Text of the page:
Wednesday, August 4, 2010

REVIEW: NasaFlo Neti Pot

Best Blogger Tips What is a neti pot?  Where did it originate?
A neti pot is a small pitcher that resembles a tea pot or an Alladin's lamp.  The neti pot is filled with a saline solution which is poured into one nostril and drained through the other nostril, irrigating the sinus cavity.  The process is called "Jala neti"  which means "nasal cleansing" in Sanskrit (the classical language of South Asia) and has been used throughout India and South Asia for centuries.  Westerners have used nasal cleansing since the early Twentieth Century. 

Why I tried a neti pot:
I have suffered from seasonal allergies for as long as I can remember.  Nasal congestion, sinus pain, sneezing, drainage, runny nose, sore throats, headaches, coughing, and sinus infections were just part of my life.  Over the counter medications helped with my symptoms, however, they also made me drowsy.  I also was very intrigued when I first heard about neti pots on the HBO series, Six Feet Under.

I was a little frightened when I first bought the Nasaflo neti pot.  I expected that horrible burning sensation that I felt when I would get water up my nose at the swimming pool!  However, I tried it because it made sense to me, to clear the dust, pollen, and air pollutants that clogged my sinuses instead of taking pills that made my body ignore it (which is what antihistamines do).  Further, chlorinated swimming pool water burns, while a pH balanced solution formulated specifically for neti pots does not burn. 

I was amazed!  The first time I used the neti pot my sinuses were so clogged that I couldn't breathe out of one nostril.  After using it twice, it cleared up!  Though I had taken antihistamines for years, using the neti pot once a day keeps my sinuses cleared and free of infections without the effects of medications.  The combination of using a neti pot and a mostly raw food diet kept me from catching a cold or having any sinus problems for over a year!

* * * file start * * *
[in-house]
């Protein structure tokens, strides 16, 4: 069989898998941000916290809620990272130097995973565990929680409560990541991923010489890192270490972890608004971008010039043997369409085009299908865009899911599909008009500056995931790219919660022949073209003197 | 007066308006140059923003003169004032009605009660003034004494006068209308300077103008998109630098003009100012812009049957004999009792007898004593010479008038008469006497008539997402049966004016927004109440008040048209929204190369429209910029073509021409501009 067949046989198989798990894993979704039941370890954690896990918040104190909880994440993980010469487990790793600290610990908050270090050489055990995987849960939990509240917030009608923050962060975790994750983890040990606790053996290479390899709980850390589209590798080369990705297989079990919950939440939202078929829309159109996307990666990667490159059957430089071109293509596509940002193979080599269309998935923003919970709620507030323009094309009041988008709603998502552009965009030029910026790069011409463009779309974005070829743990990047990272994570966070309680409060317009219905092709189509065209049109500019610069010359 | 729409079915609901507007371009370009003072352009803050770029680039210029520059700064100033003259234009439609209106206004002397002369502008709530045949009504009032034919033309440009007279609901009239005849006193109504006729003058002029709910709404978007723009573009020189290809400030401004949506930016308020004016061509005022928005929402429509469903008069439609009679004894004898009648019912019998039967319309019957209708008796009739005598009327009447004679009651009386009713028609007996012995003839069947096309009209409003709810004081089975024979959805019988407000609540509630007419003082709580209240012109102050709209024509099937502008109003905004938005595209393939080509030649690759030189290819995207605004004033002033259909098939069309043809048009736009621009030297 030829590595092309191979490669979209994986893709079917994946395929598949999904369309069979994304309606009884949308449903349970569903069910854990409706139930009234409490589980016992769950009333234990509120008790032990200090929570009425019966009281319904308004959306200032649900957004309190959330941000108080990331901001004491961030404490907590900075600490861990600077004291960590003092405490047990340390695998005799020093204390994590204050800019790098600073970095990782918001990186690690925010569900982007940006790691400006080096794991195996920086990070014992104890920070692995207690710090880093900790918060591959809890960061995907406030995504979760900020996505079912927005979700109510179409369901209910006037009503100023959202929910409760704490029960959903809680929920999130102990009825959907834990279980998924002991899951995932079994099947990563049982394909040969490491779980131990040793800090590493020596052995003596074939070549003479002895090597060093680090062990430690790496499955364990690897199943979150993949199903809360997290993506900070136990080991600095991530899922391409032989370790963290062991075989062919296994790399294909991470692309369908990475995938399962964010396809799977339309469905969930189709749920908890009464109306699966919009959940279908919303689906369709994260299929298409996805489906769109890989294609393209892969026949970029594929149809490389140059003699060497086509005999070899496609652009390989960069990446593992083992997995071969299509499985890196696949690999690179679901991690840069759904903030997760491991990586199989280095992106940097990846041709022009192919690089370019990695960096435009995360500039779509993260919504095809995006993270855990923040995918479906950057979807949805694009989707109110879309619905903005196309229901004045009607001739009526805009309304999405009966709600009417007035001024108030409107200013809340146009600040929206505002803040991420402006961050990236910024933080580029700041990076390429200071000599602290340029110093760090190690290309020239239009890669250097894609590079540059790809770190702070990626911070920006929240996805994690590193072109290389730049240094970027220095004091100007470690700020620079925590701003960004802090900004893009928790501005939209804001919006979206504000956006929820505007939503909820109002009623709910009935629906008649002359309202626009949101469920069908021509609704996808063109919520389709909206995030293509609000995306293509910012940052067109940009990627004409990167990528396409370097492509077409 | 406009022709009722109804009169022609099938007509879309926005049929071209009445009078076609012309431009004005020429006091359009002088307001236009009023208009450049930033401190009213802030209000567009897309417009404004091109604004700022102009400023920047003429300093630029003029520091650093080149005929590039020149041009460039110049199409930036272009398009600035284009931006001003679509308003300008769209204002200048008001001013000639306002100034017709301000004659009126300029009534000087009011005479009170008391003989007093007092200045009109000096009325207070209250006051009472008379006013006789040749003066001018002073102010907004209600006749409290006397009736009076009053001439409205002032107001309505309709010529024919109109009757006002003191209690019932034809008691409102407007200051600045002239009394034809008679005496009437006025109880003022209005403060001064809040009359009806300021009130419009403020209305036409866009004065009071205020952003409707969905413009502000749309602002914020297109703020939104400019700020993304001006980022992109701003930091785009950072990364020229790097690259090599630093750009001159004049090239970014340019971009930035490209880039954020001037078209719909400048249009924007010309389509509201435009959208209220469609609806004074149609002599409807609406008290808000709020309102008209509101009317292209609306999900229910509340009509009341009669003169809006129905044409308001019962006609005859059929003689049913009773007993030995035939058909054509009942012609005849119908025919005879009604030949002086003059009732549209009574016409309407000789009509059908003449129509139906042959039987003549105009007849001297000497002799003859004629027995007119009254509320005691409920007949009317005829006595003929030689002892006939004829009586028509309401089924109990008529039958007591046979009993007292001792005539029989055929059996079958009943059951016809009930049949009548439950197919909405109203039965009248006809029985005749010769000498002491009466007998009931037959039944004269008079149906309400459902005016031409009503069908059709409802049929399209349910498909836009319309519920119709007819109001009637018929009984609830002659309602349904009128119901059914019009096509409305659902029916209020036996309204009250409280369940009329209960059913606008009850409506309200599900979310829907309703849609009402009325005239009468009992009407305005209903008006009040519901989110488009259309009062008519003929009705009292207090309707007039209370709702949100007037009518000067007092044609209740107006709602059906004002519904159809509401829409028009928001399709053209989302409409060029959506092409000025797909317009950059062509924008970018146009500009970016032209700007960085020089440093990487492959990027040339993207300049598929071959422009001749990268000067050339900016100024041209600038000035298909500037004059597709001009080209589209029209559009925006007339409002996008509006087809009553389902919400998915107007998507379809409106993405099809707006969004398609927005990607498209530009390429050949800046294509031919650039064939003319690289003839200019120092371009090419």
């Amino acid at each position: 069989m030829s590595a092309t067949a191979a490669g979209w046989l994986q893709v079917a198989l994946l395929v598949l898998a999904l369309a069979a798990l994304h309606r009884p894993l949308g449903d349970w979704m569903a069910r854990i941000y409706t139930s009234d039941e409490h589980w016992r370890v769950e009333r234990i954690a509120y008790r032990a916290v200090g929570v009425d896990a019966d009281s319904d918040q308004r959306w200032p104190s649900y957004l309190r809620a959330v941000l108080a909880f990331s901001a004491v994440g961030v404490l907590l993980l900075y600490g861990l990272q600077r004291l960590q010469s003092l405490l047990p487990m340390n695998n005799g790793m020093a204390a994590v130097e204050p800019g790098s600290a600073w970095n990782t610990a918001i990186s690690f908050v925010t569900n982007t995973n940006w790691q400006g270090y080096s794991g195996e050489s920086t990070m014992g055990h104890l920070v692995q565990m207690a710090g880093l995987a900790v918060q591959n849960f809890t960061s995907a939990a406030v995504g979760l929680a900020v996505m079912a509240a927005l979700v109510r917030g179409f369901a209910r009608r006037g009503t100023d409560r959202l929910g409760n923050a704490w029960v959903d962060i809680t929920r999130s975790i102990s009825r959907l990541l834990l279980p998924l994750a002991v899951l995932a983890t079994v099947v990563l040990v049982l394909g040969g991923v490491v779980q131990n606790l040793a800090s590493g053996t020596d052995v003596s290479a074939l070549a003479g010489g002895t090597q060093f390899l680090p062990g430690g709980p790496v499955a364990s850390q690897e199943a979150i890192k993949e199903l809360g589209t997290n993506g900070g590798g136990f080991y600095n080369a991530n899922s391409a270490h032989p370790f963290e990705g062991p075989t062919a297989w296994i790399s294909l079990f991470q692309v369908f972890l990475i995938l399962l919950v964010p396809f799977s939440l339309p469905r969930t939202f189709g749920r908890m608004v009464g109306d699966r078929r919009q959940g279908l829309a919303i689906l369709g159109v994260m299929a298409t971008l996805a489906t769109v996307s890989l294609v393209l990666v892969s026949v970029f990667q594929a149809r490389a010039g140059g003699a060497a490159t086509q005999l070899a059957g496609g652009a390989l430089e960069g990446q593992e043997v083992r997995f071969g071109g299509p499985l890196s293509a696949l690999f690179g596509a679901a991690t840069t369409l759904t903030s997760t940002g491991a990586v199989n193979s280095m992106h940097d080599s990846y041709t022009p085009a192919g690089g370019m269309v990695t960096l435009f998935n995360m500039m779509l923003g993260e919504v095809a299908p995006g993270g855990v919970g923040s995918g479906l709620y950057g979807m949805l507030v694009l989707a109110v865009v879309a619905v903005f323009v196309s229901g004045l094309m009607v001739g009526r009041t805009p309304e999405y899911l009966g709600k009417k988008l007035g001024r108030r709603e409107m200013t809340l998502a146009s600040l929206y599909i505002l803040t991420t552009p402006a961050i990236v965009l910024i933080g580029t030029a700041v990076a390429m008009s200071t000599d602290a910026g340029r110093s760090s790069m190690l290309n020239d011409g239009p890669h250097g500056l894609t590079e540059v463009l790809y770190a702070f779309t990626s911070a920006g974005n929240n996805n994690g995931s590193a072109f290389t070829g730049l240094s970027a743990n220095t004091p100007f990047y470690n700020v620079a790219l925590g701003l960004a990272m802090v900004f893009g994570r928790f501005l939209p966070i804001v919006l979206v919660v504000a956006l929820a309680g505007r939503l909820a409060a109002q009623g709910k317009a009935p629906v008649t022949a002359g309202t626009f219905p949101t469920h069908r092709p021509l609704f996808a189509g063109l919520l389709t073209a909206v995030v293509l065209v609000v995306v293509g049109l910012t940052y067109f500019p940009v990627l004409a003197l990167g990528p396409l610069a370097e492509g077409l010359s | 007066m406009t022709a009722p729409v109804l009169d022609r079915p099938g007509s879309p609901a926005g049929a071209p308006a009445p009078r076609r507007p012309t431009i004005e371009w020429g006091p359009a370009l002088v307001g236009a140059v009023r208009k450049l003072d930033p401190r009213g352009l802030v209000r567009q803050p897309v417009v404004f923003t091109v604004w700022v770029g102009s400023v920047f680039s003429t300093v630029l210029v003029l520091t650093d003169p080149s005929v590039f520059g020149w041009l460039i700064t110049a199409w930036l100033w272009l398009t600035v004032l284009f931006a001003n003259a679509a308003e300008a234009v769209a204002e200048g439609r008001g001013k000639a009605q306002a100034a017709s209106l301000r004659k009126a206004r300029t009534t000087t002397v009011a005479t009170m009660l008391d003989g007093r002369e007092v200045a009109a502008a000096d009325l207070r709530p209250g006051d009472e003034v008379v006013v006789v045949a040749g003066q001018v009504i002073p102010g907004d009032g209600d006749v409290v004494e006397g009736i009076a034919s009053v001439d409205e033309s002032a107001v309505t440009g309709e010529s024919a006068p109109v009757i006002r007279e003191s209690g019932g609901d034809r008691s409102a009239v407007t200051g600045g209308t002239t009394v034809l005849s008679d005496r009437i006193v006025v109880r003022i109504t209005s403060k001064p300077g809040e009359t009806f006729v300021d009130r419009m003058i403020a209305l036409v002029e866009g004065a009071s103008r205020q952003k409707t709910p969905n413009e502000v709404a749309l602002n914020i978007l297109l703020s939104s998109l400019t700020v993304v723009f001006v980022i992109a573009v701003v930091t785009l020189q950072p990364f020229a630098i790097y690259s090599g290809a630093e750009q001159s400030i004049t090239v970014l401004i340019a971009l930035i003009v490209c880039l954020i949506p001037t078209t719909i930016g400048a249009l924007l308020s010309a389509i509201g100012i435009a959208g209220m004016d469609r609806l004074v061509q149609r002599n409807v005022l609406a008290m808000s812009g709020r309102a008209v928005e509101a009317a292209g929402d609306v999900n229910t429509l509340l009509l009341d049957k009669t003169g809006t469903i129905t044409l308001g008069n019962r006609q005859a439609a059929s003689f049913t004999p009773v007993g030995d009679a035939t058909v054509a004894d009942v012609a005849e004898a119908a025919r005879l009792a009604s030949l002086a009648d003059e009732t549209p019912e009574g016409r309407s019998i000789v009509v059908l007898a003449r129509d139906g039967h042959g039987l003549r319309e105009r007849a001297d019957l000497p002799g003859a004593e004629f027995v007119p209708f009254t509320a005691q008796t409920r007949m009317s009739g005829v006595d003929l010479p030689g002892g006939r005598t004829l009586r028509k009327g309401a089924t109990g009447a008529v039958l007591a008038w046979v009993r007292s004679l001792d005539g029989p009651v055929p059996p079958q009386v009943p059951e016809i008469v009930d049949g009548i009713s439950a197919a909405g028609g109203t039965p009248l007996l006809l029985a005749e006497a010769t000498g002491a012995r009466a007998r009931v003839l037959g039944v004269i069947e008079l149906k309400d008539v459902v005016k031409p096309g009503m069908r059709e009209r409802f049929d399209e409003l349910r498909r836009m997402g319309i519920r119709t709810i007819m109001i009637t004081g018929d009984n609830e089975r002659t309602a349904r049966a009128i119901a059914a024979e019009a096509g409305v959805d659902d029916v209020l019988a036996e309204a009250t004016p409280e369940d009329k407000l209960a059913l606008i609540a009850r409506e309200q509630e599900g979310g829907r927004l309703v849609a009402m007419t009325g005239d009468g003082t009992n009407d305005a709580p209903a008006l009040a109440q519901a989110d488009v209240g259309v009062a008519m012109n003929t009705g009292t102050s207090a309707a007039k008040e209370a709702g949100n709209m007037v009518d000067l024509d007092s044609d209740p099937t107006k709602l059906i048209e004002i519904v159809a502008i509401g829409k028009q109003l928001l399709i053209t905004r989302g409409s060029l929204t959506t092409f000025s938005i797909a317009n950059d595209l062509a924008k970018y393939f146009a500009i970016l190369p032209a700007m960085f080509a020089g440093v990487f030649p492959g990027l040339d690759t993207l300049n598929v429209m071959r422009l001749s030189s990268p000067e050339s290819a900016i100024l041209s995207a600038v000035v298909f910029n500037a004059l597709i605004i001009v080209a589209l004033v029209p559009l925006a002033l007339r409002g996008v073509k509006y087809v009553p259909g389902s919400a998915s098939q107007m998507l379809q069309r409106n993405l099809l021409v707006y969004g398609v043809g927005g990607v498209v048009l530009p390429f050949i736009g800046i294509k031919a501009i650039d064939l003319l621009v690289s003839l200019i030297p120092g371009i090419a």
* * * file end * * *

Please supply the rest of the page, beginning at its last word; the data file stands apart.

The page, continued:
NasaFlo Neti Pot Product Features:

  • 45° spout makes it easy to pour the solution into and out of nostrils and nasal cavity
  • Lid keeps the solution from pouring out the top
  • Hole on top of lid makes it easy to control the speed of the flow
  • NasaFlo Neti Pot comes with 50 premixed packets which make a perfect 8oz. of pH balanced, isotonic saline solution.
  • Plastic NasaFlo Neti Pot is very durable and virtually unbreakable.
  • Porcelain NasaFlo Neti Pot is also available and comes with 100 premixed packets which make a perfect 8oz. of pH balanced, isotonic saline solution.
1.  In a microwave-proof cup, heat 8 oz. (1 cup) of water (bottled if your tap water is heavily chlorinated) to 105 degrees F. (25 seconds  in the microwave, depending on model). Test on your wrist to ensure it is warm, not too hot.  Having the water too cold can also close nasal passages.

2.  Add premixed packet or 1/8 tsp. of non-iodized salt and 1/8 tsp. of baking soda.  Mix well.

3.  Add solution to the neti pot, screw on lid.

4.  Breathe naturally through our mouth.  Keeping the mouth wide will ensure the passage from the nose to the mouth is closed and no solution will pass into the mouth and throat.  Be sure not to talk or laugh.  It will protect the airways.

5.  Put the spout of the neti pot into the right nostril so that no solution comes out of this nostril.

6.  Leaning over the sink, gently tip head to the up to the right and bend your head forward, making your nostrils vertical, one above the other.  The left nostril will be directly below the right nostril.

7.  Only move the neti pot to keep the solution moving through the nostrils.  It may take time to get it just right. 

8.  Use a half of the solution (about 15-20 seconds) in the right nostril.  Return head to an upright position and let all the solution out, slightly blowing the solution out of both nostrils into a tissue (if desired).  Do not blow too strongly or solution may enter the ear canal.

9.  Repeat procedures #5-8 with left nostril and to the left.

10. Gently blow all the solution out of both nostrils into tissues.  If necessary, move head around to get all the solution out.

11.  If sinuses are heavily blocked with mucus, it may take several rinsings to thoroughly cleanse cavity.

12.  It may take time to become comfortable with nasal cleansing with the neti pot.  If after a week of practicing the rinses, the procedure is still difficult, consult with a Yoga practitioner or a physician.Pin It Best Blogger Tips
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